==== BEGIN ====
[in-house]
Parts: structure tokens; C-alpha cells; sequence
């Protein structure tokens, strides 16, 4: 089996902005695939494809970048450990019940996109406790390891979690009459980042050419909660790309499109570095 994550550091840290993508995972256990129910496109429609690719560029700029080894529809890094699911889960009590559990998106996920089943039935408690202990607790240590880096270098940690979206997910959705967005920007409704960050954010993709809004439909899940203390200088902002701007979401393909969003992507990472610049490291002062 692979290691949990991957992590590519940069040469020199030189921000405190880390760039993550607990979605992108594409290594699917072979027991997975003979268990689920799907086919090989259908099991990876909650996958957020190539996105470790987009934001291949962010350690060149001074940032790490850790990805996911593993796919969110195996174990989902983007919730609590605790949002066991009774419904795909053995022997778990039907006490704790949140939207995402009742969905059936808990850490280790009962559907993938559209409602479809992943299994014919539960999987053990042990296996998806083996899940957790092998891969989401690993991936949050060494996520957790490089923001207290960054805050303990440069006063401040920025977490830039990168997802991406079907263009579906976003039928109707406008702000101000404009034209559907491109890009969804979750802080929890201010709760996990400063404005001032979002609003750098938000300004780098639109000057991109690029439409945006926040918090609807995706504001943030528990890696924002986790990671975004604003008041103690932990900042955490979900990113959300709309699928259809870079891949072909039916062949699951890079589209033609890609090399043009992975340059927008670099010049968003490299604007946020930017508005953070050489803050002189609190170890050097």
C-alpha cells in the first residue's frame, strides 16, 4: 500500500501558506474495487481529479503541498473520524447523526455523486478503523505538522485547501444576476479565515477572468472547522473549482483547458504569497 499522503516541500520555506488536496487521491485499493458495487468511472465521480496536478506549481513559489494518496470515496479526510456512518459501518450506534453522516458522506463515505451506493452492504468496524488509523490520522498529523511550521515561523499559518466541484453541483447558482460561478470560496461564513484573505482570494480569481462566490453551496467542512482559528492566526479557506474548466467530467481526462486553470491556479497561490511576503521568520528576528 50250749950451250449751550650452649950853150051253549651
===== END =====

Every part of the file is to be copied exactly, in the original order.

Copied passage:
[in-house]
Parts: structure tokens; C-alpha cells; sequence
């Protein structure tokens, strides 16, 4: 089996902005695939494809970048450990019940996109406790390891979690009459980042050419909660790309499109570095 994550550091840290993508995972256990129910496109429609690719560029700029080894529809890094699911889960009590559990998106996920089943039935408690202990607790240590880096270098940690979206997910959705967005920007409704960050954010993709809004439909899940203390200088902002701007979401393909969003992507990472610049490291002062 692979290691949990991957992590590519940069040469020199030189921000405190880390760039993550607990979605992108594409290594699917072979027991997975003979268990689920799907086919090989259908099991990876909650996958957020190539996105470790987009934001291949962010350690060149001074940032790490850790990805996911593993796919969110195996174990989902983007919730609590605790949002066991009774419904795909053995022997778990039907006490704790949140939207995402009742969905059936808990850490280790009962559907993938559209409602479809992943299994014919539960999987053990042990296996998806083996899940957790092998891969989401690993991936949050060494996520957790490089923001207290960054805050303990440069006063401040920025977490830039990168997802991406079907263009579906976003039928109707406008702000101000404009034209559907491109890009969804979750802080929890201010709760996990400063404005001032979002609003750098938000300004780098639109000057991109690029439409945006926040918090609807995706504001943030528990890696924002986790990671975004604003008041103690932990900042955490979900990113959300709309699928259809870079891949072909039916062949699951890079589209033609890609090399043009992975340059927008670099010049968003490299604007946020930017508005953070050489803050002189609190170890050097």
C-alpha cells in the first residue's frame, strides 16, 4: 500500500501558506474495487481529479503541498473520524447523526455523486478503523505538522485547501444576476479565515477572468472547522473549482483547458504569497 499522503516541500520555506488536496487521491485499493458495487468511472465521480496536478506549481513559489494518496470515496479526510456512518459501518450506534453522516458522506463515505451506493452492504468496524488509523490520522498529523511550521515561523499559518466541484453541483447558482460561478470560496461564513484573505482570494480569481462566490453551496467542512482559528492566526479557506474548466467530467481526462486553470491556479497561490511576503521568520528576528 50250749950451250449751550650452649950853150051253549651